There’s a large cast of compelling characters in this book, including several of the scientists and inventors in Section T whose later careers highlighted their brilliance. But Holmes’ story centers on just a handful of individuals:
- Merle Tuve (1901–82), the brilliant and short-tempered physicist who gave his name to Section T, driving a team that ultimately numbered more than a thousand scientists, engineers, and support staff
- Vannevar (sounds like achiever) Bush (1890–1974), who headed the U.S. Office of Scientific Research and Development (OSRD), the massive American military R&D enterprise in World War II that developed over two hundred new weapons and devices
- Col. Max Wachtel, the German army officer who managed the Nazis’ dreaded V-1 Vengeance-Weapon program
- R. V. Jones (1911–97), who spearheaded scientific espionage for the British and (sometimes) reported directly to Winston Churchill
- Private Edward (Ed) Hatch, an American soldier in the 130th Chemical Processing Company who was on the receiving end of the V-1 explosion in London that took the lives of 74 US soldiers; Hatch’s unit had been rushed to London because the British military leadership feared that the expected onslaught of V-1 rockets would carry chemical or biological warheads
- Jeannie Rousseau (1919–2017), the beautiful young French spy who gathered extensive knowledge about the German superweapon development program at Peenemünde and sent it through Resistance channels to MI6 in London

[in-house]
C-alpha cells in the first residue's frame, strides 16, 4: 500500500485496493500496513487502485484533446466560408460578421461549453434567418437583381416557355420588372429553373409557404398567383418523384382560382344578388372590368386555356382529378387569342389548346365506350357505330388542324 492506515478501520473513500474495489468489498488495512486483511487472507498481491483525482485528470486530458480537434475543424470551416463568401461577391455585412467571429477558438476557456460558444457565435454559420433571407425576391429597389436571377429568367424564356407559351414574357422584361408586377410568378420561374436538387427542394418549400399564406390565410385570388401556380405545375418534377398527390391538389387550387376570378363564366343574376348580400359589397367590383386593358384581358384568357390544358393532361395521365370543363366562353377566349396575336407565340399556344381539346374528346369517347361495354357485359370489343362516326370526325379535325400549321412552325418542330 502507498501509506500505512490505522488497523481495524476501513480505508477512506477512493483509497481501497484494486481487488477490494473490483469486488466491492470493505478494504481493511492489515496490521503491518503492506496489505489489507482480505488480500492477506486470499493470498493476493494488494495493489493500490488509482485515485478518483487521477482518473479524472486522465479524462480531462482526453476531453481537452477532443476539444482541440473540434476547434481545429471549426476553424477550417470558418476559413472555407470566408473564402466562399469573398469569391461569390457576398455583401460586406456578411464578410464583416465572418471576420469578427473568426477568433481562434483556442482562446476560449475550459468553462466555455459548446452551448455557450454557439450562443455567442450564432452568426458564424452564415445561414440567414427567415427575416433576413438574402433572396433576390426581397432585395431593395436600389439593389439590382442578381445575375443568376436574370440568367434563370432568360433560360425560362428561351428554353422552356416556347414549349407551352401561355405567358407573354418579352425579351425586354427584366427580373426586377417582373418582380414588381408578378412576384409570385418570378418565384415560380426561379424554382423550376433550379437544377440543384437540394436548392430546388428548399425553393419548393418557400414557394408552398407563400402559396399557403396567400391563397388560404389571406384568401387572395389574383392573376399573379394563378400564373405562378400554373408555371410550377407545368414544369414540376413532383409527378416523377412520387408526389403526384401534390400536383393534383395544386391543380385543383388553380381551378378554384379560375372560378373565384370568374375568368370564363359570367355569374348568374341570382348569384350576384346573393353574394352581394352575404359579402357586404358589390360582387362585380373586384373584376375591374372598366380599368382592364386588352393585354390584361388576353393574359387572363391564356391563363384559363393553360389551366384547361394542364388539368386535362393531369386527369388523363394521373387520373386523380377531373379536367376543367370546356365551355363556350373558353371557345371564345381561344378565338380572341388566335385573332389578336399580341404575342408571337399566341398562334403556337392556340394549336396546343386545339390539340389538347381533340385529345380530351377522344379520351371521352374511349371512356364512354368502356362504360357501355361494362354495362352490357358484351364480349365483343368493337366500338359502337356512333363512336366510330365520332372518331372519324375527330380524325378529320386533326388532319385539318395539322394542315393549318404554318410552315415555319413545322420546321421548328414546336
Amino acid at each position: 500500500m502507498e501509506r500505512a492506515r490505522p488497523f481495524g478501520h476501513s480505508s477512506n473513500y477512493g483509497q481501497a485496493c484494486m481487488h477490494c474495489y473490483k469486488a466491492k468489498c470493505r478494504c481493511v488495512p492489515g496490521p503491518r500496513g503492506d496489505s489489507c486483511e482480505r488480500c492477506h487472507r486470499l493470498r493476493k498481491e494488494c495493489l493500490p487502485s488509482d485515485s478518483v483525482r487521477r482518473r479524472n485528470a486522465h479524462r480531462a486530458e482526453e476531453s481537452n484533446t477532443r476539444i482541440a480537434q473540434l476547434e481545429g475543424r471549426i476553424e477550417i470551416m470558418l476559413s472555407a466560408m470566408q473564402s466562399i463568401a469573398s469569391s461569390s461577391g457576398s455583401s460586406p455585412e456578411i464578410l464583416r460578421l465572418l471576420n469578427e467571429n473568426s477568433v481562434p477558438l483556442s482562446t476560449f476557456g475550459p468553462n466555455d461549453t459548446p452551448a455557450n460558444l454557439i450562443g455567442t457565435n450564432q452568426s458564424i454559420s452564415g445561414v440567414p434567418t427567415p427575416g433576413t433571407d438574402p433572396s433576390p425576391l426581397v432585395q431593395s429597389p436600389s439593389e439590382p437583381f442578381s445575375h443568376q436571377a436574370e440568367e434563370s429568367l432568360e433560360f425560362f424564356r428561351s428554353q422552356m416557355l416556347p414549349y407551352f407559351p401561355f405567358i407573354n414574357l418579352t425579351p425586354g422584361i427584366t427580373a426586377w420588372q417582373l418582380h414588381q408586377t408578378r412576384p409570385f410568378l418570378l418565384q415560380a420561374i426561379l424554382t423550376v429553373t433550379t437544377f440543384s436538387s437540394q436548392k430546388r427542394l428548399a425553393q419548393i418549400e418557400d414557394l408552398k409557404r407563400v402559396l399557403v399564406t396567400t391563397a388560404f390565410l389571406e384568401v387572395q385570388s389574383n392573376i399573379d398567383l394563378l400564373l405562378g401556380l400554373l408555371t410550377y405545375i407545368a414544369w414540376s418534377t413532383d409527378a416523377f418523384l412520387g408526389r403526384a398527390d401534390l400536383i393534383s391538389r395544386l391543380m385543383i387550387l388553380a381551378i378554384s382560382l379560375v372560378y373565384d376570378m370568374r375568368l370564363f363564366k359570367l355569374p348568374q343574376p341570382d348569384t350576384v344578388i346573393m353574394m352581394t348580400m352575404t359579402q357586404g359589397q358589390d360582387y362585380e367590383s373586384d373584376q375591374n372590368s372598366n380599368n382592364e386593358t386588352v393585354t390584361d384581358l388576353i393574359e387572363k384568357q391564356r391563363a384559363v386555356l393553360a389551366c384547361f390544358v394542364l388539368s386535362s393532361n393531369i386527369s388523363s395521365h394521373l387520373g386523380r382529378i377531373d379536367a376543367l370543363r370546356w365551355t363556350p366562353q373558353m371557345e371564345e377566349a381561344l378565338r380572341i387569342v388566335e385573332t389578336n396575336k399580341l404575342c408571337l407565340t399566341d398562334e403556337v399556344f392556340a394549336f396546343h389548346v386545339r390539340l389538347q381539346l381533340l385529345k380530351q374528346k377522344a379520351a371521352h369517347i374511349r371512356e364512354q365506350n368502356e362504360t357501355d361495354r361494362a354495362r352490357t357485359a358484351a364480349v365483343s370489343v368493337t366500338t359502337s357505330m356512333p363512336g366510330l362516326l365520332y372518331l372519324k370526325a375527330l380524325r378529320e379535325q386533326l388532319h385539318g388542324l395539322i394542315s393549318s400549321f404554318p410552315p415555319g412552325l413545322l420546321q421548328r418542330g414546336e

A book that’s about a lot more than a WWII technology breakthrough
I’ve referred to this book as idiosyncratic. That’s because Holmes’ account wanders over a wide swath of World War II history. It’s crammed with digressions — many of them fascinating, to be sure, but largely peripheral to the story of the proximity fuse and its deployment against the V-1. If Holmes had stuck to the story, he would not have provided such rich detail about the French Resistance, the Normandy landings, and the training of the 130th Chemical Processing Company in the US and their experience in London. This book would have been both shorter . . . and much less entertaining.
For additional reading
- 5 top nonfiction books about World War II (plus many runners-up)
- The 10 best novels about World War II (with 30+ runners-up)
- 7 common misconceptions about World War II
- The 10 most consequential events of World War II
And you can always find my most popular reviews, and the most recent ones, plus a guide to this whole site, on the Home Page of Mal Warwick on Books.